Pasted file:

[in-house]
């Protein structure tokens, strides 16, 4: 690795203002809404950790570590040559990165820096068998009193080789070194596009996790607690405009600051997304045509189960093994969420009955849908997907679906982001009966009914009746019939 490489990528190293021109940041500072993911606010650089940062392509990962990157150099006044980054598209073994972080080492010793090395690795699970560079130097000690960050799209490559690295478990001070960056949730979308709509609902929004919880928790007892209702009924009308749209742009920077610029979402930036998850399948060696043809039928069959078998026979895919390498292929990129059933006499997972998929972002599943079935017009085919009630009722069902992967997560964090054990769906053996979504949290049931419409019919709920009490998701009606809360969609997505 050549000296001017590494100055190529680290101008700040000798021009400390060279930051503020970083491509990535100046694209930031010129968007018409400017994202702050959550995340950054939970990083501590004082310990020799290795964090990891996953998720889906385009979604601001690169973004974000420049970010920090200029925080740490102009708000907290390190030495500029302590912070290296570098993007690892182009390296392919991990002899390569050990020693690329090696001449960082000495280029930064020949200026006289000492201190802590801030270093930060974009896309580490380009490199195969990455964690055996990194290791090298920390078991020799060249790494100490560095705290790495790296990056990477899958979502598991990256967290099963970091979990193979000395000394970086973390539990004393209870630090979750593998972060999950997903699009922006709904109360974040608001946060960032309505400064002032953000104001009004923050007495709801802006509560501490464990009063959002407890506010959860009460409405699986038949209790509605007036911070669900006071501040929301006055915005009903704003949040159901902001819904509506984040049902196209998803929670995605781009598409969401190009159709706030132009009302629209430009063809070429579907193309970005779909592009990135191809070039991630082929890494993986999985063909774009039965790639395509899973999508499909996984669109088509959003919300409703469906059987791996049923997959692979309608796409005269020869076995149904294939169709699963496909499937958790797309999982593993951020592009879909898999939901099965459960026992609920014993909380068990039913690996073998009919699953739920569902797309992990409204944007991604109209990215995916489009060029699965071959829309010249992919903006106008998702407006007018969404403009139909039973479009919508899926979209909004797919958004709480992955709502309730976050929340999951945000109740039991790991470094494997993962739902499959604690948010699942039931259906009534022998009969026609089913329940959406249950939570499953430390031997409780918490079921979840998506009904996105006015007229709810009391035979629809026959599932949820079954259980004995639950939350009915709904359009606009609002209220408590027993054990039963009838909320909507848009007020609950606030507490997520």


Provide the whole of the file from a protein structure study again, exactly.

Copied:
[in-house]
């Protein structure tokens, strides 16, 4: 690795203002809404950790570590040559990165820096068998009193080789070194596009996790607690405009600051997304045509189960093994969420009955849908997907679906982001009966009914009746019939 490489990528190293021109940041500072993911606010650089940062392509990962990157150099006044980054598209073994972080080492010793090395690795699970560079130097000690960050799209490559690295478990001070960056949730979308709509609902929004919880928790007892209702009924009308749209742009920077610029979402930036998850399948060696043809039928069959078998026979895919390498292929990129059933006499997972998929972002599943079935017009085919009630009722069902992967997560964090054990769906053996979504949290049931419409019919709920009490998701009606809360969609997505 050549000296001017590494100055190529680290101008700040000798021009400390060279930051503020970083491509990535100046694209930031010129968007018409400017994202702050959550995340950054939970990083501590004082310990020799290795964090990891996953998720889906385009979604601001690169973004974000420049970010920090200029925080740490102009708000907290390190030495500029302590912070290296570098993007690892182009390296392919991990002899390569050990020693690329090696001449960082000495280029930064020949200026006289000492201190802590801030270093930060974009896309580490380009490199195969990455964690055996990194290791090298920390078991020799060249790494100490560095705290790495790296990056990477899958979502598991990256967290099963970091979990193979000395000394970086973390539990004393209870630090979750593998972060999950997903699009922006709904109360974040608001946060960032309505400064002032953000104001009004923050007495709801802006509560501490464990009063959002407890506010959860009460409405699986038949209790509605007036911070669900006071501040929301006055915005009903704003949040159901902001819904509506984040049902196209998803929670995605781009598409969401190009159709706030132009009302629209430009063809070429579907193309970005779909592009990135191809070039991630082929890494993986999985063909774009039965790639395509899973999508499909996984669109088509959003919300409703469906059987791996049923997959692979309608796409005269020869076995149904294939169709699963496909499937958790797309999982593993951020592009879909898999939901099965459960026992609920014993909380068990039913690996073998009919699953739920569902797309992990409204944007991604109209990215995916489009060029699965071959829309010249992919903006106008998702407006007018969404403009139909039973479009919508899926979209909004797919958004709480992955709502309730976050929340999951945000109740039991790991470094494997993962739902499959604690948010699942039931259906009534022998009969026609089913329940959406249950939570499953430390031997409780918490079921979840998506009904996105006015007229709810009391035979629809026959599932949820079954259980004995639950939350009915709904359009606009609002209220408590027993054990039963009838909320909507848009007020609950606030507490997520």